02
Oct 2017

Katarina Illic is the Co-Founder and Head of Research and Development at Voltera - she and her team have developed a disruptive additive manufacturing technology that will change hardware innovation. With customers that include NASA, Intel, and Apple, this team is starting to see their hard work pay off. Kat graduated  from the University of Waterloo with an Honors Nanotechnology Engineering degree and worked with international establishments including the Federal Materials Institute of France, IBM Germany and the Swiss Federal Institute of Technology (EPFL).

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05
Sep 2017

Joseph Fung is the CEO of Kiite Inc., a Waterloo-based startup with an AI platform set to transform the workforce. A seasoned entrepreneur with a passion for harnessing tech to realize the best human experience, Joseph’s former company, TribeHR, sold to Netsuite in 2013. Now, as he guides Kiite on a trajectory toward transforming the way we work, Joseph took some time to connect with us to dive a bit deeper into the details of his vision and Kiite’s AI platform.

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26
Jul 2017

Have you ever noticed how some people are just luckier than others. They always find great deals, meet interesting people who open doors on cool opportunities and come up with the brilliant, game changing ideas. I’m practical and don’t believe that some people are just born under the right alignment of stars. Luck is something real to be sure, but maybe it's something that we can develop in ourselves - and it’s definitely something that we can look for when we hire for our teams.

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05
Jun 2017

Brad Bierman is the Manager of Security Engineering at Arctic Wolf Networks. As a technical security consultant with a lot of depth in the industry, Brad is now responsible for a team of 11 security engineers at this California and Waterloo-based startup. We caught up with Brad recently to hear about their growth and the ever-evolving security industry...which is top of mind for everyone these days!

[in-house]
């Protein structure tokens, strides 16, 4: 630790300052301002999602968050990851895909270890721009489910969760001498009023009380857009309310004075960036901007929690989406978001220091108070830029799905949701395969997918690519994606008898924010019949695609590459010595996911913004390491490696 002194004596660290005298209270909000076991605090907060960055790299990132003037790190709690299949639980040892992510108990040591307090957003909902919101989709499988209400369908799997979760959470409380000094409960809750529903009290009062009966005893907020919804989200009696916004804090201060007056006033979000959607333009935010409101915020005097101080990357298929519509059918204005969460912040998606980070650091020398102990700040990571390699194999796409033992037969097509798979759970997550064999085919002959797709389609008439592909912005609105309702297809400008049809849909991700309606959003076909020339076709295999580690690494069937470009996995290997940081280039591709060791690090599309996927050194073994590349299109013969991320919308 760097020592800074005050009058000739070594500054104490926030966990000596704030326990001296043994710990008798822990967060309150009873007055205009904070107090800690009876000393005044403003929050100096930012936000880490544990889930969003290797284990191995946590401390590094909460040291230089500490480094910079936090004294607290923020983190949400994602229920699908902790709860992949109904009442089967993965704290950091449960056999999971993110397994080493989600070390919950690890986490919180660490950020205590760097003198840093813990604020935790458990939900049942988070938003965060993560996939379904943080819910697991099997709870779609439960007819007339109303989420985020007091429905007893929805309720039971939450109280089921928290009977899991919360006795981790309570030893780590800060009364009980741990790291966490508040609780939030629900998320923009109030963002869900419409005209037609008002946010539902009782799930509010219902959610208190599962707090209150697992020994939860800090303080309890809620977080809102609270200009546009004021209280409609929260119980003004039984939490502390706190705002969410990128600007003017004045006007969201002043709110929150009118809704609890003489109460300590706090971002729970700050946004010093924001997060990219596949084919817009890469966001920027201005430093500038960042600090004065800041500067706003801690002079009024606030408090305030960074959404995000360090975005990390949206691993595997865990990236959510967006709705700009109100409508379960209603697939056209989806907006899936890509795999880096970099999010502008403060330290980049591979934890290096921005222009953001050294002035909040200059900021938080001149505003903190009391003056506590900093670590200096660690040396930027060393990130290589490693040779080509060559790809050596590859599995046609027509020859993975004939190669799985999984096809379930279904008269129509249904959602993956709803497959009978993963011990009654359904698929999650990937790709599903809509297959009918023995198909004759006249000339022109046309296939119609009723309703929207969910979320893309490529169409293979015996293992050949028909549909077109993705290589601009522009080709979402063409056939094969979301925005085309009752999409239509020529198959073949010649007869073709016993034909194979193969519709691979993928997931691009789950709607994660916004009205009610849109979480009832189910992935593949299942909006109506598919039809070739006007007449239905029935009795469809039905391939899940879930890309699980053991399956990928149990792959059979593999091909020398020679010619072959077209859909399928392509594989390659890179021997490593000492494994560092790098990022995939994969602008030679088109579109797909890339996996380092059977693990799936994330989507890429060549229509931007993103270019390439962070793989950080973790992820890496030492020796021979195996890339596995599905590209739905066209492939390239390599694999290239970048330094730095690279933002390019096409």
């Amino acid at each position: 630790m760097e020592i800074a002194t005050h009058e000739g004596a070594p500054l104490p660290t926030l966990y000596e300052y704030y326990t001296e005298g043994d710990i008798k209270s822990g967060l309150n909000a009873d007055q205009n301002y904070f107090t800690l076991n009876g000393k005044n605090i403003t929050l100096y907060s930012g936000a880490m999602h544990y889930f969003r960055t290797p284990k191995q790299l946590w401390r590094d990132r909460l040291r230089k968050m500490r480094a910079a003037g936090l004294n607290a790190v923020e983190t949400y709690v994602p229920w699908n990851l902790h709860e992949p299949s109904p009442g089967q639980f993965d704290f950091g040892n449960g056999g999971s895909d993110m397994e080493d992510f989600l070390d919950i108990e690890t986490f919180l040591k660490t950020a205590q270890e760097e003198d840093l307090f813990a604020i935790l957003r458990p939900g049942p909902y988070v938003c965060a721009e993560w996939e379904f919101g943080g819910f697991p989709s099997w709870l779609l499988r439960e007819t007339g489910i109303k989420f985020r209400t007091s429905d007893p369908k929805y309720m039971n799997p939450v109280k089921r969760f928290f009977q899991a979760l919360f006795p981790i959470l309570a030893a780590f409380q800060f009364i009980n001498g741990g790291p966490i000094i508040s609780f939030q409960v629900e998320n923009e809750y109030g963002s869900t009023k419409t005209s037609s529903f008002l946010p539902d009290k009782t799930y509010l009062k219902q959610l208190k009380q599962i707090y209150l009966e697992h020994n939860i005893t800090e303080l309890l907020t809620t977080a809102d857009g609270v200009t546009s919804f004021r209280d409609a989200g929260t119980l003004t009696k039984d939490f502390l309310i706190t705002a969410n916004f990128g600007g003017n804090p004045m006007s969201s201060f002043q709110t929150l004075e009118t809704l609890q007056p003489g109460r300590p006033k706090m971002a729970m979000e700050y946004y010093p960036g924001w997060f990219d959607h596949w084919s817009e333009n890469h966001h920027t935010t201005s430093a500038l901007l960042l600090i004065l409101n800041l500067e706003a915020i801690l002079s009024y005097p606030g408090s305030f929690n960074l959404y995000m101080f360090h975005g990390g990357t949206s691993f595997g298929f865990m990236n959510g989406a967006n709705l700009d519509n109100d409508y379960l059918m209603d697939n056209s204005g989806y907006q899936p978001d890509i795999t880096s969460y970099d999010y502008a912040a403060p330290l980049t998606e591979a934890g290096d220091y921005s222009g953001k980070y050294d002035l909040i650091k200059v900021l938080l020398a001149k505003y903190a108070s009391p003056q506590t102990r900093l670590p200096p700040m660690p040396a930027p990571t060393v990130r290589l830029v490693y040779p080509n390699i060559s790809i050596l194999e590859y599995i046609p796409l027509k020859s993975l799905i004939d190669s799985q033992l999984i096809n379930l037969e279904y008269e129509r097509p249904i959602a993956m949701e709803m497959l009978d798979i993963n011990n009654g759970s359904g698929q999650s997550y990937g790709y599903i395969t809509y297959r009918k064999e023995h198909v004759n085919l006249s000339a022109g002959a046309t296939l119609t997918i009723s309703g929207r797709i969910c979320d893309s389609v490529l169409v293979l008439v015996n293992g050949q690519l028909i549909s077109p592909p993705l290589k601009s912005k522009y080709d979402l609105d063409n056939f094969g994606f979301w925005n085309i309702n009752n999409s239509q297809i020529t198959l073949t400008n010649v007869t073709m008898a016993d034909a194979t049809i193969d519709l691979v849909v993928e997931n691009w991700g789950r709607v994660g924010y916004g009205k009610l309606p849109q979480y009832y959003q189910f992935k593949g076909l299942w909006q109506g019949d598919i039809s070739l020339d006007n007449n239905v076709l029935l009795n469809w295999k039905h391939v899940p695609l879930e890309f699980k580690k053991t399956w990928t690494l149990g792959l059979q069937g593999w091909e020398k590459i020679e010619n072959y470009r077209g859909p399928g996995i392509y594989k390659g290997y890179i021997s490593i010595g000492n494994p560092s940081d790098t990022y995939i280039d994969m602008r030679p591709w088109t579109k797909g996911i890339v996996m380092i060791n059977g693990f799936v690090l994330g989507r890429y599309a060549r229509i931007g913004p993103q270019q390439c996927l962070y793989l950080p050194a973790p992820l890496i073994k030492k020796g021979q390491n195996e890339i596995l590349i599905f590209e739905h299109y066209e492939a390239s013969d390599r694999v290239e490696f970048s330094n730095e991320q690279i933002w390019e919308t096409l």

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05
Jun 2017

In recent conversations, I've discussed organizational values and their affect on growth in tech. Does a focus on values improve or impede growth? Many companies, both in Canada and the US, are being torn between being values-focus (respectful, kind and trusting) and being delivery-focused (fast, effective). In the eyes of many, these are at opposite ends of a spectrum. But is that really the case?

We Canadians have a reputation for being nice - polite to a fault. This reputation has become a strength. In markets where customer and employee experience are critical, our inclusive and caring nature is starting to set our tech companies apart.

We know that the success of a tech company is tied directly to the ability to attract and engage the best people. We've seen this time and again as we've worked with multiple companies to build their executive teams. Talented people all want to be part of a winning team that is moving quickly down the path of success but they also really want to be respected.

Great people know how to get results, and they’d rather deliver those results for a company that shows them respect. The most talented people we talk to want to work with leaders who create an environment where it is safe to innovate and learn - where they are trusted and given both autonomy and direction.

A values-based organization is most likely to attract the best people. When inspired with the right mission, great people will care about customer and will deliver great solutions with speed and efficiency.

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18
May 2017

Last week, the Kitchener-Waterloo tech community was excited to welcome the Netflix HR Guru Patty McCord. As keynote speaker at Communitech's Tech Leadership Conference, Patty's talk was crammed with authenticity, humour and incredibly valuable lessons. Among many gems, her thoughts on retention really hit home. While most tech companies point to employee retention as a measure of successful HR and leadership, Patty dismissed this notion entirely. She sought to make Netflix a great company to be from.   "Most tech companies have a four-year vesting schedule and try to use options as ‘golden handcuffs; to aid retention, but we never thought that made sense. If you see a better opportunity elsewhere, you should be allowed to take what you’ve earned and leave. If you no longer want to work with us, we don’t want to hold you hostage."   Tech companies evolve, and as they grow they hire people who believe in the mission, and who are great at the things that need to be done. At the same time, talented people move into roles where they get to accomplish important things. The move to where they are valued and where they get to use their strengths. As long as these objectives are being met, everything is great - but as soon as a company can't utilize your best talents, it's time to move on!